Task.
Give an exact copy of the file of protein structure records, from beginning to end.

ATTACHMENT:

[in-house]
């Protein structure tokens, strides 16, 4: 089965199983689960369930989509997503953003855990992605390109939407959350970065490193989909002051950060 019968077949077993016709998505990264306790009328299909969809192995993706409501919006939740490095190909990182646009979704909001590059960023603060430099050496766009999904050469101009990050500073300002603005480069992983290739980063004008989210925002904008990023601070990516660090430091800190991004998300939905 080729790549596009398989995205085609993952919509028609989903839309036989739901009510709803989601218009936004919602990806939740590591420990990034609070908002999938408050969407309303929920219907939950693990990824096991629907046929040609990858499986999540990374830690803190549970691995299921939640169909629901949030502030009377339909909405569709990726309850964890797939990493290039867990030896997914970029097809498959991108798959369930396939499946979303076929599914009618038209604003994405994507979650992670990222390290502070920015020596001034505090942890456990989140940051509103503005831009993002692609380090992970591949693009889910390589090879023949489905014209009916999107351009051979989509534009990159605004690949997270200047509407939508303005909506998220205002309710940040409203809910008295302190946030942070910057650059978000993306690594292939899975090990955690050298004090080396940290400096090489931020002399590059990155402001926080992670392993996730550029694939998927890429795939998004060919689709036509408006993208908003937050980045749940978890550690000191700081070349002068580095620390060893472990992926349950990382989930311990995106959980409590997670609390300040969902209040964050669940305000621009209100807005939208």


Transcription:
[in-house]
């Protein structure tokens, strides 16, 4: 089965199983689960369930989509997503953003855990992605390109939407959350970065490193989909002051950060 019968077949077993016709998505990264306790009328299909969809192995993706409501919006939740490095190909990182646009979704909001590059960023603060430099050496766009999904050469101009990050500073300002603005480069992983290739980063004008989210925002904008990023601070990516660090430091800190991004998300939905 080729790549596009398989995205085609993952919509028609989903839309036989739901009510709803989601218009936004919602990806939740590591420990990034609070908002999938408050969407309303929920219907939950693990990824096991629907046929040609990858499986999540990374830690803190549970691995299921939640169909629901949030502030009377339909909405569709990726309850964890797939990493290039867990030896997914970029097809498959991108798959369930396939499946979303076929599914009618038209604003994405994507979650992670990222390290502070920015020596001034505090942890456990989140940051509103503005831009993002692609380090992970591949693009889910390589090879023949489905014209009916999107351009051979989509534009990159605004690949997270200047509407939508303005909506998220205002309710940040409203809910008295302190946030942070910057650059978000993306690594292939899975090990955690050298004090080396940290400096090489931020002399590059990155402001926080992670392993996730550029694939998927890429795939998004060919689709036509408006993208908003937050980045749940978890550690000191700081070349002068580095620390060893472990992926349950990382989930311990995106959980409590997670609390300040969902209040964050669940305000621009209100807005939208």